Anton van der Merwe
My group studies the mechanism by which leucocytes such as T and NK cells recognise infected or otherwise abnormal cells. In T cells this is mediated by cell surface molecules such as the T cell antigen receptor (TCR). The first step in TCR signal transduction following ligand engagement is tyrosine phosphorylation of the TCR/CD3 complex, which we term triggering. In 1996 Simon Davis and I proposed a new model of TCR triggering, termed the kinetic-segregation model. Much of our research focuses on testing this model and extending it to other receptor-ligand systems, such as those involved in NK cell recognition. We have proposed that a large number of leucocyte cell-surface receptors (over 70 members), which we refer to as Non-catalytic Tyrosine phosphorylated Receptors or NTRs, trigger by the KS mechanism.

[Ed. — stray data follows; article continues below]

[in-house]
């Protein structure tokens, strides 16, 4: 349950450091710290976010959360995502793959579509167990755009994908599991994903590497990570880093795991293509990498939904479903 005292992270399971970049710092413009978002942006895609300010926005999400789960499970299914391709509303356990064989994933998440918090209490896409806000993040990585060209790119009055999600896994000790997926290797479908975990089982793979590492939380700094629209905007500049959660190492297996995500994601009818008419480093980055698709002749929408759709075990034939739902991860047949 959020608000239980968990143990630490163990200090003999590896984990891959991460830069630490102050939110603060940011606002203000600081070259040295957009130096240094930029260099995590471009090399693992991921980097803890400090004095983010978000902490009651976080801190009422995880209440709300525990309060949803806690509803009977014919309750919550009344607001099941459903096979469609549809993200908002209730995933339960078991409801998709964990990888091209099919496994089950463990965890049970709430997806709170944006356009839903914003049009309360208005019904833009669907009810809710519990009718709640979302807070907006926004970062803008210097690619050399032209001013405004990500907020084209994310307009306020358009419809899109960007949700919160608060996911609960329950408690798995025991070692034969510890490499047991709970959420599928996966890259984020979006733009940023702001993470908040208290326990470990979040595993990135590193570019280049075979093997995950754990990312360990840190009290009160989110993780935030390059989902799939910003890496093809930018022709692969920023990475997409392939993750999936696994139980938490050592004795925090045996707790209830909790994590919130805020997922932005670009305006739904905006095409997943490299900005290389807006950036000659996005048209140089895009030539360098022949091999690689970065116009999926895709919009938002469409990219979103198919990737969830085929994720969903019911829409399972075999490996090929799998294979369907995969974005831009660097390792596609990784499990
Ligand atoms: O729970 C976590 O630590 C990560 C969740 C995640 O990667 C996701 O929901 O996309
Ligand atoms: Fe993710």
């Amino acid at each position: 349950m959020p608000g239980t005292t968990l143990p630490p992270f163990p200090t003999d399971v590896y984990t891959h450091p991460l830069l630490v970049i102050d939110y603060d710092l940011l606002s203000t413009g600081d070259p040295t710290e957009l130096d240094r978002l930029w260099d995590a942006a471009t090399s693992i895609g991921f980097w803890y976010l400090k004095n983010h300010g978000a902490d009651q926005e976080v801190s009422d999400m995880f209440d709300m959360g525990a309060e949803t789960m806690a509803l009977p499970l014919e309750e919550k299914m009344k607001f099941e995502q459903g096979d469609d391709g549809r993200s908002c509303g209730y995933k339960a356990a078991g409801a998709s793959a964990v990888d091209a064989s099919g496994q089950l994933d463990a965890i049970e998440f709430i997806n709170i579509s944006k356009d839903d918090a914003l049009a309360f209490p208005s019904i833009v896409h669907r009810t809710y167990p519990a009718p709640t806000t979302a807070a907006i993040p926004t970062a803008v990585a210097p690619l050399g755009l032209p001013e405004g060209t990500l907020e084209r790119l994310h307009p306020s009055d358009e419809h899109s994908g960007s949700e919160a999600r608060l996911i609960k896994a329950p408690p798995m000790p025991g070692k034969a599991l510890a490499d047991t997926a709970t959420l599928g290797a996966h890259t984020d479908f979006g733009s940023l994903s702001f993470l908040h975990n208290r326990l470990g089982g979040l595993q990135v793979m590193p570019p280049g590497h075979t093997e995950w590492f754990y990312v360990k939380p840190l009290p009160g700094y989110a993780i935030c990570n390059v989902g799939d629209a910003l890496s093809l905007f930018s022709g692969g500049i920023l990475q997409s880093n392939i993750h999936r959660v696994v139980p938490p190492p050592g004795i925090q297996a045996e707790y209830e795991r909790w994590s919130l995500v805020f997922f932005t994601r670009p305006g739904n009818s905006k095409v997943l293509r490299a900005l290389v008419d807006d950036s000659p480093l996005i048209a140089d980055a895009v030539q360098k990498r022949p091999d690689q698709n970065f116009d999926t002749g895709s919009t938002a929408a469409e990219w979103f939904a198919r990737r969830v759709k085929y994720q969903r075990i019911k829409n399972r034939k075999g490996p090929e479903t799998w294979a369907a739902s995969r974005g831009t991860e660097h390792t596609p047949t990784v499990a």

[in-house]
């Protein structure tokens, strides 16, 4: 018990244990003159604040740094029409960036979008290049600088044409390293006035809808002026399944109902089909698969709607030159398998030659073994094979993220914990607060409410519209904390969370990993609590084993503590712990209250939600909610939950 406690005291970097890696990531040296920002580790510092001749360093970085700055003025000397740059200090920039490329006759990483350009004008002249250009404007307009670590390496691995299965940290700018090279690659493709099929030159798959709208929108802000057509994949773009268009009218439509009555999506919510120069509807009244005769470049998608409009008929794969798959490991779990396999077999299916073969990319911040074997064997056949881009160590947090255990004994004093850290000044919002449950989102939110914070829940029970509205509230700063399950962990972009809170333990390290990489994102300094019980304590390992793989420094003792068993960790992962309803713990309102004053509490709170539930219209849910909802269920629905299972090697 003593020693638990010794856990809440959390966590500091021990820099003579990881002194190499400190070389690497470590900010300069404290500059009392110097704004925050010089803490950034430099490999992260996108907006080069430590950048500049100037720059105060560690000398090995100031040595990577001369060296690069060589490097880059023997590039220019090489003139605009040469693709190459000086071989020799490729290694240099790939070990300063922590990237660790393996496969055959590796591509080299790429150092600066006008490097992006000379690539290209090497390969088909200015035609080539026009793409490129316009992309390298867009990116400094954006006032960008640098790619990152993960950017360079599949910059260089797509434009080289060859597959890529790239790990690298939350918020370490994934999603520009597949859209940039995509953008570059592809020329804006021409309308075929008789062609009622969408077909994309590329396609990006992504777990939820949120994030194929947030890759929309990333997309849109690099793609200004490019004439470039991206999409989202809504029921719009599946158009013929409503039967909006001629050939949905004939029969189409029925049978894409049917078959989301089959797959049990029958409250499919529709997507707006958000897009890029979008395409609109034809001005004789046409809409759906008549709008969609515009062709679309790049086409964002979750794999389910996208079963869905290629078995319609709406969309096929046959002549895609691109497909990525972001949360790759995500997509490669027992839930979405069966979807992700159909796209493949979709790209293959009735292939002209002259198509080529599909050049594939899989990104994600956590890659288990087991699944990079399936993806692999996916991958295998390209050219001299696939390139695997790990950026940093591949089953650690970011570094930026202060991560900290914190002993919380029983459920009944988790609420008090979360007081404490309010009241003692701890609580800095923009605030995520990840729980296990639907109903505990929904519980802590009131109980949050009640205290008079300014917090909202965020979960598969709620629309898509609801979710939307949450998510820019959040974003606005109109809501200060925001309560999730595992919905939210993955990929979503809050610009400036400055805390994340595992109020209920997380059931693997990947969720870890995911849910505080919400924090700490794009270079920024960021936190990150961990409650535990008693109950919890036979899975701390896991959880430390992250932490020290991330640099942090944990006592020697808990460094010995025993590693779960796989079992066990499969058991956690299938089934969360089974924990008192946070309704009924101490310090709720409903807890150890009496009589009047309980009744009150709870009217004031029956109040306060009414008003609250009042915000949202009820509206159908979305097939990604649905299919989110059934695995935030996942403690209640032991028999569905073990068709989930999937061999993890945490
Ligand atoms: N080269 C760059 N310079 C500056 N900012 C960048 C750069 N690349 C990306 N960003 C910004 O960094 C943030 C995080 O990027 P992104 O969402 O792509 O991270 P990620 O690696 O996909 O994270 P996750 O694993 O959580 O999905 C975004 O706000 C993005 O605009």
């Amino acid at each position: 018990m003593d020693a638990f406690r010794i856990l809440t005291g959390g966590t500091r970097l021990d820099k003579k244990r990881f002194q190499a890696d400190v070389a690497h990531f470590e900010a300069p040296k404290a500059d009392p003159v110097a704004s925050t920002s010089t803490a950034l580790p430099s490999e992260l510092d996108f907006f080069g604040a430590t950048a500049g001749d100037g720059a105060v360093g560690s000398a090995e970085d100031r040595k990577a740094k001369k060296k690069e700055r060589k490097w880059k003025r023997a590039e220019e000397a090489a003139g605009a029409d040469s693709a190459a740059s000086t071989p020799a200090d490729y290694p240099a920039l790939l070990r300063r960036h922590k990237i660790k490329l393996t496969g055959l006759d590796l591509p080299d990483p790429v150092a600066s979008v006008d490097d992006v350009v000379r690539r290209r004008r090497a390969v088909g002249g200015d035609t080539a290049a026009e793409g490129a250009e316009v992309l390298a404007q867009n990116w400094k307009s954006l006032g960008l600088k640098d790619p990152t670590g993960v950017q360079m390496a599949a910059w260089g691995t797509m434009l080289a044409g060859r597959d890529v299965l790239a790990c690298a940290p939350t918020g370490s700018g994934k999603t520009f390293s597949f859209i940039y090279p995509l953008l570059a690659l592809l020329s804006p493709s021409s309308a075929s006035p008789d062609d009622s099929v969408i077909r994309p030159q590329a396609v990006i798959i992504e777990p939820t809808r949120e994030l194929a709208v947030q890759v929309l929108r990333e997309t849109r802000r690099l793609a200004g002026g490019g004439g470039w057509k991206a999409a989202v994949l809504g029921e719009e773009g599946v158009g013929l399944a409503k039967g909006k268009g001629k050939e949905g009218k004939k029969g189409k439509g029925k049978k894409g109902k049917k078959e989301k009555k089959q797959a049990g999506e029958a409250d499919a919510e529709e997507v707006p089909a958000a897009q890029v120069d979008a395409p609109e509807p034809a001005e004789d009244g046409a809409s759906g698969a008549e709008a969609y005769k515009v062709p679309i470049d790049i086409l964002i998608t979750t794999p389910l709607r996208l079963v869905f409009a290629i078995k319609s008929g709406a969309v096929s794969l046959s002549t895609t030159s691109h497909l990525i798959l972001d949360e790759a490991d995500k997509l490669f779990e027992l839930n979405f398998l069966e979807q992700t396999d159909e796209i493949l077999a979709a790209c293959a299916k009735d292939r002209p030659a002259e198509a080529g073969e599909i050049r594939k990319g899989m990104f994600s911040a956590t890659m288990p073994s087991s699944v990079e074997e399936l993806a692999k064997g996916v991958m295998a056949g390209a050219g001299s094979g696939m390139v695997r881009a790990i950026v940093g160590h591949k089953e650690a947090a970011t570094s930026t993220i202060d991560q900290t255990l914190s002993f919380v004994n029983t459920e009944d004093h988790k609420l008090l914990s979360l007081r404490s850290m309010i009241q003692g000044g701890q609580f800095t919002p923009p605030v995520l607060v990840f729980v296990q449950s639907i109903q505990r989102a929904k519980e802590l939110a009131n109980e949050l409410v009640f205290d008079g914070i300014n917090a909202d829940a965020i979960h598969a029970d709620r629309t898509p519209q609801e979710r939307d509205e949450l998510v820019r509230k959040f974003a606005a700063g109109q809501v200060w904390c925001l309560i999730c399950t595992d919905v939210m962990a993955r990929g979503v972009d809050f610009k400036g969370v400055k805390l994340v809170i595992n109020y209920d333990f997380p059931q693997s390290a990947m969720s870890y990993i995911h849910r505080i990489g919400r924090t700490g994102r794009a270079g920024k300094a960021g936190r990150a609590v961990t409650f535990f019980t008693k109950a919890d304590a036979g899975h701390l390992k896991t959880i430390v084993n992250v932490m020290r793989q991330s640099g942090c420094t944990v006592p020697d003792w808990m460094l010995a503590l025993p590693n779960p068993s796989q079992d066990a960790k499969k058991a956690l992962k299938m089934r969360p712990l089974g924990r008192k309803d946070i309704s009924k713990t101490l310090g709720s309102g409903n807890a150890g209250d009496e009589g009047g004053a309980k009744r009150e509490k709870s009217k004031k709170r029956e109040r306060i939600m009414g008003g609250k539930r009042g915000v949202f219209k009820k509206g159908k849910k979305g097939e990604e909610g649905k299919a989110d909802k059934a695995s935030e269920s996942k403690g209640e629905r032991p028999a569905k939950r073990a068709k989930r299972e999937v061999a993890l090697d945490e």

- Molecular interactions involved in recognition of abnormal or infected cells by leucocytes. These includes interactions with the extracellular ligands as well as with intracellular signalling molecules.
- Mechanism of triggering by the TCR and other NTRs, focusing on the kinetic-segregation model of triggering and signal integration between multiple receptors